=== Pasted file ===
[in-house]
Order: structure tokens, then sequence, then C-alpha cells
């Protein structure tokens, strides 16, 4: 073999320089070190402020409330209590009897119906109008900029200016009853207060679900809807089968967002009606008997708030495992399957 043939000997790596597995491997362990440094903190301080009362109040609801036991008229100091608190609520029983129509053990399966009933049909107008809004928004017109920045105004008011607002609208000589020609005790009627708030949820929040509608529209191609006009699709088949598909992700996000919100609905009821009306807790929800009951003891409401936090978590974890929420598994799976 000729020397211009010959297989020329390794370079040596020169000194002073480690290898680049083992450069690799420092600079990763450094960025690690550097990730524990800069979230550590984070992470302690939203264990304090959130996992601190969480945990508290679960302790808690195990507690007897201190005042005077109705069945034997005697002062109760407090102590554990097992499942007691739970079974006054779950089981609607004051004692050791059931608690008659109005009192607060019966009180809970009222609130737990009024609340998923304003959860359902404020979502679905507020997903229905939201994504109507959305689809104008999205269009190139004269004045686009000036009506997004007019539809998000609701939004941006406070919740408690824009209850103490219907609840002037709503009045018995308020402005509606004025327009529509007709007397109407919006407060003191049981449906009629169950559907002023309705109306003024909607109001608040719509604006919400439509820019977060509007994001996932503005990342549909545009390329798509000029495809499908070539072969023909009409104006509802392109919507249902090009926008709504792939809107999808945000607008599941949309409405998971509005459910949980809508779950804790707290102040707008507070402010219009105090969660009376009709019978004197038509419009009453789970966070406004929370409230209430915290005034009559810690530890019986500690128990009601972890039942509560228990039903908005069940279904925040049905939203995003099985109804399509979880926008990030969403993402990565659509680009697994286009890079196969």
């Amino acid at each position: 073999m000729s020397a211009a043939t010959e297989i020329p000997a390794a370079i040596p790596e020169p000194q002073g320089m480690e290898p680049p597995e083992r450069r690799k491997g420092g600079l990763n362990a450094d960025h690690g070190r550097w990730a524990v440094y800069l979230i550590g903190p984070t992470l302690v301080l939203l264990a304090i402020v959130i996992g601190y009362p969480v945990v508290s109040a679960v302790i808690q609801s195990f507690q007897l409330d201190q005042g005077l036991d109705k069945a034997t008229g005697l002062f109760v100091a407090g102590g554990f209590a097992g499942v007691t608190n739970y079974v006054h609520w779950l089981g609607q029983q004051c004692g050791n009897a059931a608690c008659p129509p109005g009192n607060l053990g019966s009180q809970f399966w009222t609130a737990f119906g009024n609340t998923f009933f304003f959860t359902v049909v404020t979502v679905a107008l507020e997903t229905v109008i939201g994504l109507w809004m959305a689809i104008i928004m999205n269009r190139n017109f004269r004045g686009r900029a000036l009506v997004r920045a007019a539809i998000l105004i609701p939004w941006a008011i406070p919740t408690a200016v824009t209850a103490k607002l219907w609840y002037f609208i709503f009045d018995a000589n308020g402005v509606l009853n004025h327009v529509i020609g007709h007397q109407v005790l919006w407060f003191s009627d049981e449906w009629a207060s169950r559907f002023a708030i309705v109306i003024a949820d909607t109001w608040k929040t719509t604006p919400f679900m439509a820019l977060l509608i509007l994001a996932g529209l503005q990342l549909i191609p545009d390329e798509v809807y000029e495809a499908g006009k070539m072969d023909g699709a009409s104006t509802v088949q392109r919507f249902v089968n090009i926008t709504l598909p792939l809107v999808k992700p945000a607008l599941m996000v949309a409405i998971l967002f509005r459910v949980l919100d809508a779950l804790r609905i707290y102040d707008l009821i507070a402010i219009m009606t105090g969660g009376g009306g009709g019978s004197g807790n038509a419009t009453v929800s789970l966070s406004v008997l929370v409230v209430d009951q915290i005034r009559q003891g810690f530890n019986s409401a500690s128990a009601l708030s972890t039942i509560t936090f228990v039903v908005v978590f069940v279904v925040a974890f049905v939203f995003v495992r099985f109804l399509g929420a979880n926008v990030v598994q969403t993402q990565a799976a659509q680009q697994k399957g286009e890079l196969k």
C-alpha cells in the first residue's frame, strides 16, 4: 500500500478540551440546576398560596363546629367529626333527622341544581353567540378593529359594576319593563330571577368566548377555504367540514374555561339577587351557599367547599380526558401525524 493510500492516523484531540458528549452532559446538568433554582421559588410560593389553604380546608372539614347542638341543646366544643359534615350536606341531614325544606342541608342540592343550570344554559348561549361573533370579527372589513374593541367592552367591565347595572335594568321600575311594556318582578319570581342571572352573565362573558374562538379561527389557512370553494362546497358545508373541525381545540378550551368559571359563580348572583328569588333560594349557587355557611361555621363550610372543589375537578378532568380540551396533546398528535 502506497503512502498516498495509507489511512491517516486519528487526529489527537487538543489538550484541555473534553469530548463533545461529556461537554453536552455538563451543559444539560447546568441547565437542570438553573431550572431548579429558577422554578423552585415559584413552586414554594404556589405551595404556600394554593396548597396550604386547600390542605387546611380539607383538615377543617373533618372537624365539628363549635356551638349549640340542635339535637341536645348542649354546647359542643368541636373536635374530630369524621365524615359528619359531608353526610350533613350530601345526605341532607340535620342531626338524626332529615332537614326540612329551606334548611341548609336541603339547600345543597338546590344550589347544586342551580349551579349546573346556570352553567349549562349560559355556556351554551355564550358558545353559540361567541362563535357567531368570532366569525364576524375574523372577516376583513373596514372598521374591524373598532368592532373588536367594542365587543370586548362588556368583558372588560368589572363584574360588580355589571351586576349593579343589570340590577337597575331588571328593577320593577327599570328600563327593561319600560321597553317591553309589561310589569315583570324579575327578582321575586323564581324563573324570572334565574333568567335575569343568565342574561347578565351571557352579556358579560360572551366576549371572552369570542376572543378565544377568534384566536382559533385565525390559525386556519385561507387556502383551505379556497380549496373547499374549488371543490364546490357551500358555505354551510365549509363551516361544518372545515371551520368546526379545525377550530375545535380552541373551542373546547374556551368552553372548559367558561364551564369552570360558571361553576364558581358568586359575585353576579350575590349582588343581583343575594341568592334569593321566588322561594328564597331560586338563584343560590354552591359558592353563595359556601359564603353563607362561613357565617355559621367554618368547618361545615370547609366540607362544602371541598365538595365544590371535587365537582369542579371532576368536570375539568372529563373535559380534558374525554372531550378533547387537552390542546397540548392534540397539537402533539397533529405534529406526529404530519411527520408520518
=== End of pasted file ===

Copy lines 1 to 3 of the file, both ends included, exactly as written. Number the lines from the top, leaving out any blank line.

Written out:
[in-house]
Order: structure tokens, then sequence, then C-alpha cells
């Protein structure tokens, strides 16, 4: 073999320089070190402020409330209590009897119906109008900029200016009853207060679900809807089968967002009606008997708030495992399957 043939000997790596597995491997362990440094903190301080009362109040609801036991008229100091608190609520029983129509053990399966009933049909107008809004928004017109920045105004008011607002609208000589020609005790009627708030949820929040509608529209191609006009699709088949598909992700996000919100609905009821009306807790929800009951003891409401936090978590974890929420598994799976 000729020397211009010959297989020329390794370079040596020169000194002073480690290898680049083992450069690799420092600079990763450094960025690690550097990730524990800069979230550590984070992470302690939203264990304090959130996992601190969480945990508290679960302790808690195990507690007897201190005042005077109705069945034997005697002062109760407090102590554990097992499942007691739970079974006054779950089981609607004051004692050791059931608690008659109005009192607060019966009180809970009222609130737990009024609340998923304003959860359902404020979502679905507020997903229905939201994504109507959305689809104008999205269009190139004269004045686009000036009506997004007019539809998000609701939004941006406070919740408690824009209850103490219907609840002037709503009045018995308020402005509606004025327009529509007709007397109407919006407060003191049981449906009629169950559907002023309705109306003024909607109001608040719509604006919400439509820019977060509007994001996932503005990342549909545009390329798509000029495809499908070539072969023909009409104006509802392109919507249902090009926008709504792939809107999808945000607008599941949309409405998971509005459910949980809508779950804790707290102040707008507070402010219009105090969660009376009709019978004197038509419009009453789970966070406004929370409230209430915290005034009559810690530890019986500690128990009601972890039942509560228990039903908005069940279904925040049905939203995003099985109804399509979880926008990030969403993402990565659509680009697994286009890079196969």